Fijians: Murder a virtue; Infanticide; Preference; Similarity of sexes; Jealousy; Proposal by a girl; Feathers to attract attention; Eat useless wives; Choice; Cleanliness; Treatment of women; Modesty and chastity; Sentimentality; Love-poems; Serenades and proposals; Suicides and bachelors.
Gallantry: A lesson in; American Indians; Wild tribes of India; Greeks; Hebrews.
Gallas: Coarseness of.
Garos: Proposing by girls.
Greeks: Hegel on love; Love in Homer; Wood, Shelley; Macaulay, Bulwer, Gautier; Sentimentality; No love of romantic scenery; Incest; Jealousy; Homeric women not coy; Women the embodiment of lust; Masculine coyness; Shy women; War and love; Mercenary coyness; Mixed moods in love; Amorous hyperbole; Artificial symptoms; Sympathy denounced by Plato; Estimate of women; Unchivalrous; Risking life for a woman; Suicide and love; Love turns to hate; Woman-love considered sensual; Attitude toward female beauty; Sensual love; Barrenness a cause of divorce; Chapter on Greek love; Champions of; Gladstone on the women of Homer; Achilles as a lover; Words versus actions; Odysseus, libertine and ruffian; Penelope as a model wife; Conjugal tenderness of Hector; Barbarous treatment of women; Love in Sappho's poems; Anacreon and others; Woman and love in AEschylus; In Sophocles; In Euripides; Romantic love for boys; Platonic love excludes women; Made impossible in Sparta; Preference for masculine women and beauty; Oriental costumes; Love in life and in literature; In Greater Greece; Seventeen symptoms; Alexandrian chivalry; The New Comedy; Theocritus and Callimachus; Medea and Jason; Poets and hetairai; No stories of romantic love; Romances; Marriage among.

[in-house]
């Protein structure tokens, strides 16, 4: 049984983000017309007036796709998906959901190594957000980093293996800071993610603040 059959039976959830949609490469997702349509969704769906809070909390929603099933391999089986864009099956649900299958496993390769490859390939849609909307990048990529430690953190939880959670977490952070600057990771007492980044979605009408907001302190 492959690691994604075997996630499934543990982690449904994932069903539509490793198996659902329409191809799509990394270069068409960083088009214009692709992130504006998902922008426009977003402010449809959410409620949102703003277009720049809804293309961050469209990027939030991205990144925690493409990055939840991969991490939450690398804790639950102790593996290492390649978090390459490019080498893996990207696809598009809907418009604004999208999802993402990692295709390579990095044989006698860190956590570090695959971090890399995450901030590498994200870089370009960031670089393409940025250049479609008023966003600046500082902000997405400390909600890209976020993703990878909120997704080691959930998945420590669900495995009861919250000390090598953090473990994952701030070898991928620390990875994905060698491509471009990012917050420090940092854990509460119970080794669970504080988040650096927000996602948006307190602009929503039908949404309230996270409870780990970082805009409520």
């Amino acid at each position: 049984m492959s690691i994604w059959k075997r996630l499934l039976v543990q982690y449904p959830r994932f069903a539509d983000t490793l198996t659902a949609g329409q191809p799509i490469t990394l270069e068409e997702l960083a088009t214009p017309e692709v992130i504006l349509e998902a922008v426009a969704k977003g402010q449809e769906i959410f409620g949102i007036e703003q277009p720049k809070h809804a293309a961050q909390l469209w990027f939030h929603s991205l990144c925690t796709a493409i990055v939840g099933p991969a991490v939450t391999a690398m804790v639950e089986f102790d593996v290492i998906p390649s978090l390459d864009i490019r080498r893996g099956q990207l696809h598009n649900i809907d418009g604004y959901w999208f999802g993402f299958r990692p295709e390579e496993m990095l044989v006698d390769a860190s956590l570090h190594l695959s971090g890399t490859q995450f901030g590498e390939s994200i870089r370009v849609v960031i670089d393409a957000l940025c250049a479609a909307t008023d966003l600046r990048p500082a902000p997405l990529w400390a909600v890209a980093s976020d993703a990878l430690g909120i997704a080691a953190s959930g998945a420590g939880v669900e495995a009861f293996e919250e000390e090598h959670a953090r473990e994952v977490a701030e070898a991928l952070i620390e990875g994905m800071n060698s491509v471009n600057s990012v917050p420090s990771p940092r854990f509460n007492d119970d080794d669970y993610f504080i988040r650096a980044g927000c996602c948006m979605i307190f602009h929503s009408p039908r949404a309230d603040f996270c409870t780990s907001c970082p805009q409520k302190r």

Greenlanders: Indifferent to chastity; Courtship.
Guatemalans: Brides selected for men; Erotic philology.
Guiana: War-paint; Tattooing; Women as drudges; Marriage arrangements.
Harari: Amorous hyperbole; Love-poems.
Hawaiians: Infanticide; Nudity; Indifference to chastity; Incest; Similarity of sexes; Ungallant; Mutilations; Mourning; Personal appearance; Love-stories; Quality of love; Morals.